The most difficult of the factors involved in cooking, correct technique
comes with good instruction (hopefully provided in the pages of this
book) combined with practice. Sometimes good technique is everything.
A skillet, for example, must be hot before butter is added in order
for the butter to sizzle without burning, so that it can sear and
crisp the food that is in turn added to it. This cannot be learned
in an instant; you must get used to preheating the pan before adding
the butter, you must judge the correct level of heat on your particular
stove, you must learn to be ready at the right moment. If you haven't
done this before, there's no reason to expect to be good at it right
away, any more than you'd expect to serve aces the first time you
On the other hand, your cooking can be plenty good while you are
learning proper technique, and there are some techniques you can
ignore altogether. Most people who learned to cook from their parents,
or from cookbooks, never learned the "correct" way to
slice or dice an onion. Yet although this may mean that it takes
them ten seconds longer to do it than it would otherwise, and that
their pieces are not exactly uniform, it does not affect the flavor
(or in most cases even the appearance) of their finished dishes.
We have designed this book to take advantage of the fact that
people can learn many preparation techniques better through visual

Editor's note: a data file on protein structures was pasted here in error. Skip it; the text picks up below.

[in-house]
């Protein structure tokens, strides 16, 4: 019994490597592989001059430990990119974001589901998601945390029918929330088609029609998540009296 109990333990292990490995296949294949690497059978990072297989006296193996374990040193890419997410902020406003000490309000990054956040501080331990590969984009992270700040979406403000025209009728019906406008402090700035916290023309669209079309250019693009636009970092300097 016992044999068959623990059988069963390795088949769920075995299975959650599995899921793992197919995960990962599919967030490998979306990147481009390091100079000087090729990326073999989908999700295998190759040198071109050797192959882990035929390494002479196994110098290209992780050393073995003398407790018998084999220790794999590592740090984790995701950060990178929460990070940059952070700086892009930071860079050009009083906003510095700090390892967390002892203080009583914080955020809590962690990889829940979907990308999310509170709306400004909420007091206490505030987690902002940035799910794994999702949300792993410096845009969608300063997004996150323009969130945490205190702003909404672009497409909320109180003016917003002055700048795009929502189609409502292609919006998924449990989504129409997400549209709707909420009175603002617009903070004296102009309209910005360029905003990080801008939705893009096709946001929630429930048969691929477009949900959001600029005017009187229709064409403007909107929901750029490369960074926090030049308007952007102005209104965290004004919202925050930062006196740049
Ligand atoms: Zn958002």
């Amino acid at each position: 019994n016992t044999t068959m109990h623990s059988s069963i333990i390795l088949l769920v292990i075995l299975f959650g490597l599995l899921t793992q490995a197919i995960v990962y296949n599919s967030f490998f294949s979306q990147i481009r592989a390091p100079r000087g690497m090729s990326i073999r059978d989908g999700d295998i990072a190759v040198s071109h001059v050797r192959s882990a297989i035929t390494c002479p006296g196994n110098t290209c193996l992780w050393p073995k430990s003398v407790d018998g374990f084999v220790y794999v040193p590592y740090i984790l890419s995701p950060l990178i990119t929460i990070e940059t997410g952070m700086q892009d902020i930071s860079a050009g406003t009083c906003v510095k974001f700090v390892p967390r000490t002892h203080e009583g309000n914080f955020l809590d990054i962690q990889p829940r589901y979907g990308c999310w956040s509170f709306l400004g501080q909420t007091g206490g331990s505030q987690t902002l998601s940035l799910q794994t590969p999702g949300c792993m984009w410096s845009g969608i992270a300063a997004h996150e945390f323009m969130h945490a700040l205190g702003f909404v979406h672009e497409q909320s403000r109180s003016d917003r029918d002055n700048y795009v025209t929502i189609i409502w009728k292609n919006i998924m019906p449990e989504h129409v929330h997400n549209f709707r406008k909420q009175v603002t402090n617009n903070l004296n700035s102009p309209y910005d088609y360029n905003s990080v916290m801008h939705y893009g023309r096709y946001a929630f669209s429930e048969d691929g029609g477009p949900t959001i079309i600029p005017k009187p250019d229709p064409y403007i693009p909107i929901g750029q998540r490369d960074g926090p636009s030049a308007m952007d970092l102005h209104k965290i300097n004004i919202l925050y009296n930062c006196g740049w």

means than written ones. In the relevant sections, you'll find illustrations
for using knives and other kitchen tools and for relatively complex
Cooking techniques--those that actually use heat to prepare food,
such as grilling and sautéing--are a little different, because
there is not much visual about them. Yet there are only a few basic,
master techniques in cooking, and most have been the cornerstones
of cuisine for centuries.
The Basics of Heat
Most beginning cooks fail to get sauté pans and ovens hot
enough (this is not the case with grilling, where the biggest mistake
is to make the grill too hot). Whether you're pan-grilling or sautéing,
you should get used to preheating your skillet for a minute or two--longer
if you have an electric range (see below)--before you start to cook.
If you turn the heat on under your skillet, then start cooking,
you're beginning with a cold pan and your food will never brown.
And browning is important in developing flavor.
Likewise with an oven. Yes, preheating ovens is a common practice,
and a good one. But 350 [degrees] F is not hot enough to brown most
meats in an oven; you need high heat, 450 [degrees] F and higher,
if you want to put a nice crust on the food you're cooking, whether
it's bread or chicken. My recipes reflect that belief, but when
you cook on your own, or with another cookbook, keep it in mind.